Internet Security Notes | Transmission Control Protocol | Key (Cryptography)

Ethics of Security Policy

Privacy and Confidentiality To provide the highest level of privacy possible for users of its information technology systems and to assure their rights of free speech and intellectual freedom are protected and uninhibited. Protection of Information The level of security practices required for various information types depends on who has created the information, who is maintaining the information, the nature of the information itself, and whether there are specific laws or requirements or guidelines associated with the use and distribution of the information. Organization Information An Organization has many types of official information including staff records, financial records, personnel records, and other business records. Individual Information Individual information includes academic, research, personal and business correspondence, and other records created and managed by individual staff. As creators and managers of this information, individuals are responsible for securing and protecting their information. Password Security Users are responsible for the security of computer systems passwords, personal account passwords (e.g. Net-ID passwords) and personal identification numbers (PINs) and will be held accountable for any activities linked to their accounts. Users must follow established university standards for maintaining and managing passwords. Security for IT Systems Computer systems can become transmitters of viruses, denial of service attacks, open file exchange services, and other malicious electronic activities. To prevent these malicious activities, individuals are required to be aware of and comply with policies relating to the use of these applications. Reporting Security Breaches Effective security practice includes the prompt and appropriate response to breaches in security. It is a duty upon all individuals to report incidents in which they believe computer or network security is at risk.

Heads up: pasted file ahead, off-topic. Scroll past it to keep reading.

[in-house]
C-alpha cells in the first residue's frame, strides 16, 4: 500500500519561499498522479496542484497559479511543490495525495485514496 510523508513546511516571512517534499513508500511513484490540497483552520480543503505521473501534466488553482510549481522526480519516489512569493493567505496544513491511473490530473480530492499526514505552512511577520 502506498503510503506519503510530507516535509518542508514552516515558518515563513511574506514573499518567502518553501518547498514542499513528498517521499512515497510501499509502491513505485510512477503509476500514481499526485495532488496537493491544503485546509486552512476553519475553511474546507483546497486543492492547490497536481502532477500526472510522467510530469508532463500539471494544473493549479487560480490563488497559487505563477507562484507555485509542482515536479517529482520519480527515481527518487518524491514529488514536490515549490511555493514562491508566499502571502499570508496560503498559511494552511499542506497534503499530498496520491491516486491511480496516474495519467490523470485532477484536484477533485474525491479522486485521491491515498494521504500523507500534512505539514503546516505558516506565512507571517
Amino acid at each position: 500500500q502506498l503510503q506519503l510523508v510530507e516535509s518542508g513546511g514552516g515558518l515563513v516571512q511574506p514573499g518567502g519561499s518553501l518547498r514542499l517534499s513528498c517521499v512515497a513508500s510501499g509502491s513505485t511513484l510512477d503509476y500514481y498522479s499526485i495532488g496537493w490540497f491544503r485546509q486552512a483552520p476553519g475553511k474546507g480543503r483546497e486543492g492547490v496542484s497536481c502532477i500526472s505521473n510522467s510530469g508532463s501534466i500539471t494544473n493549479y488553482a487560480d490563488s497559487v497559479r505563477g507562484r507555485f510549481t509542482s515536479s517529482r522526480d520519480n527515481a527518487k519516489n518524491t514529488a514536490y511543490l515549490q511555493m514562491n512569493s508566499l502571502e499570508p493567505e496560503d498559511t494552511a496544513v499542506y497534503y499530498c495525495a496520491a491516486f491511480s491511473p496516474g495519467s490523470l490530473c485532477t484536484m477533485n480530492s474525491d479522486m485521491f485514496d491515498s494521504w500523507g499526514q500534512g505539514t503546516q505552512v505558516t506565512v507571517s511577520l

Route cipher
In a route cipher, the plaintext is first written out in a grid of given dimensions, then read off in a pattern given in the key. For example, using the same plaintext that we used for rail fence: W R I O R F E O E E E S V E L A N J A D C E D E T C X

The key might specify "spiral inwards, clockwise, starting from the top right". That would give a cipher text of:
EJXCTEDECDAEWRIORFEONALEVSE

Route ciphers have many more keys than a rail fence. In fact, for messages of reasonable length, the number of possible keys is potentially too great to be enumerated even by modern machinery. However, not all keys are equally good. Badly chosen routes will leave excessive chunks of plaintext, or text simply reversed, and this will give cryptanalysts a clue as to the routes.

An interesting variation of the route cipher was the Union Route Cipher, used by Union forces during the American Civil War. This worked much like an ordinary route cipher, but transposed whole words instead of individual letters. Because this would leave certain highly sensitive words exposed, such words would first be concealed by code. The cipher clerk may also add entire null words, which were often chosen to make the cipher text humorous

Difference between Virus, worms and Trojans
Virus